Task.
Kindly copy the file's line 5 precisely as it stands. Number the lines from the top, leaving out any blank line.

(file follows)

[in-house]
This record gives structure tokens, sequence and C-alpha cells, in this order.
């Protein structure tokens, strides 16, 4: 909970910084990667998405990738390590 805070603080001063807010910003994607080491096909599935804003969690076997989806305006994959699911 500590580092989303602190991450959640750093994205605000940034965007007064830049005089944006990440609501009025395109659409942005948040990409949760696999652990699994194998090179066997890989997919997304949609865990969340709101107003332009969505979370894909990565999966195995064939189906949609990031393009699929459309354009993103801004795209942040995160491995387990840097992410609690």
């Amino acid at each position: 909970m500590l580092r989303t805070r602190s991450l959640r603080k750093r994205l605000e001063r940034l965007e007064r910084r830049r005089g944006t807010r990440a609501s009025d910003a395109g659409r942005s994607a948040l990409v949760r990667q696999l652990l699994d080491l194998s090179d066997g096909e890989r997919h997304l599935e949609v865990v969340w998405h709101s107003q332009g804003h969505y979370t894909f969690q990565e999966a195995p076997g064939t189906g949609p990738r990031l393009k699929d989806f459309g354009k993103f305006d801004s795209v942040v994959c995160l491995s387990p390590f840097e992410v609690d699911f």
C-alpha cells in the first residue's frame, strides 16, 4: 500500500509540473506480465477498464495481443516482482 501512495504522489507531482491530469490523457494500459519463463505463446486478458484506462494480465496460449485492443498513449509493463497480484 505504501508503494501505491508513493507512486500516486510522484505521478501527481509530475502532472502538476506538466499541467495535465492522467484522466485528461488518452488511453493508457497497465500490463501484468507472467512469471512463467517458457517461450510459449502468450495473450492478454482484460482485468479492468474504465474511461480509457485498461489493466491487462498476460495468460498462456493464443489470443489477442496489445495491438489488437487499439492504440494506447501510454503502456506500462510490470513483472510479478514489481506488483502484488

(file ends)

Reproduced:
C-alpha cells in the first residue's frame, strides 16, 4: 500500500509540473506480465477498464495481443516482482 501512495504522489507531482491530469490523457494500459519463463505463446486478458484506462494480465496460449485492443498513449509493463497480484 505504501508503494501505491508513493507512486500516486510522484505521478501527481509530475502532472502538476506538466499541467495535465492522467484522466485528461488518452488511453493508457497497465500490463501484468507472467512469471512463467517458457517461450510459449502468450495473450492478454482484460482485468479492468474504465474511461480509457485498461489493466491487462498476460495468460498462456493464443489470443489477442496489445495491438489488437487499439492504440494506447501510454503502456506500462510490470513483472510479478514489481506488483502484488